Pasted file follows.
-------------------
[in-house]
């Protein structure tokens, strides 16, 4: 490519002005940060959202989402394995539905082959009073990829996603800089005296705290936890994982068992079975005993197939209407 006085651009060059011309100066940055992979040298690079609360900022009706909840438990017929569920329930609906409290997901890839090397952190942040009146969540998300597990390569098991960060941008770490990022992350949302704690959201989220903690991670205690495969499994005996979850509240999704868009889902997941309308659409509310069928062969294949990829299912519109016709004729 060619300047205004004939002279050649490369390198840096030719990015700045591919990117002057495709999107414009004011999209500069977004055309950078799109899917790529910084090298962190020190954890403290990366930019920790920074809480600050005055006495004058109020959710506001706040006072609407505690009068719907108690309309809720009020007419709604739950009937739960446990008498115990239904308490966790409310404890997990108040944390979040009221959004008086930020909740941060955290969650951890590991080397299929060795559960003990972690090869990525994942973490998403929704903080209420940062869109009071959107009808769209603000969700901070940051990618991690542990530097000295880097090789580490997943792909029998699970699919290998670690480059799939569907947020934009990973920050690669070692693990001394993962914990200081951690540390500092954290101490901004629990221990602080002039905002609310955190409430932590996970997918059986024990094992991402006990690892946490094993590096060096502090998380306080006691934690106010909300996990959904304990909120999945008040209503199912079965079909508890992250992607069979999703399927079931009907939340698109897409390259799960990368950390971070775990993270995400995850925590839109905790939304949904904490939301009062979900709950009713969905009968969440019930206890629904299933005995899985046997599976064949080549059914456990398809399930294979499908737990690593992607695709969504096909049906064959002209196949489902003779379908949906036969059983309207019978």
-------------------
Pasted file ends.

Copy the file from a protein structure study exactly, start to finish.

[in-house]
């Protein structure tokens, strides 16, 4: 490519002005940060959202989402394995539905082959009073990829996603800089005296705290936890994982068992079975005993197939209407 006085651009060059011309100066940055992979040298690079609360900022009706909840438990017929569920329930609906409290997901890839090397952190942040009146969540998300597990390569098991960060941008770490990022992350949302704690959201989220903690991670205690495969499994005996979850509240999704868009889902997941309308659409509310069928062969294949990829299912519109016709004729 060619300047205004004939002279050649490369390198840096030719990015700045591919990117002057495709999107414009004011999209500069977004055309950078799109899917790529910084090298962190020190954890403290990366930019920790920074809480600050005055006495004058109020959710506001706040006072609407505690009068719907108690309309809720009020007419709604739950009937739960446990008498115990239904308490966790409310404890997990108040944390979040009221959004008086930020909740941060955290969650951890590991080397299929060795559960003990972690090869990525994942973490998403929704903080209420940062869109009071959107009808769209603000969700901070940051990618991690542990530097000295880097090789580490997943792909029998699970699919290998670690480059799939569907947020934009990973920050690669070692693990001394993962914990200081951690540390500092954290101490901004629990221990602080002039905002609310955190409430932590996970997918059986024990094992991402006990690892946490094993590096060096502090998380306080006691934690106010909300996990959904304990909120999945008040209503199912079965079909508890992250992607069979999703399927079931009907939340698109897409390259799960990368950390971070775990993270995400995850925590839109905790939304949904904490939301009062979900709950009713969905009968969440019930206890629904299933005995899985046997599976064949080549059914456990398809399930294979499908737990690593992607695709969504096909049906064959002209196949489902003779379908949906036969059983309207019978």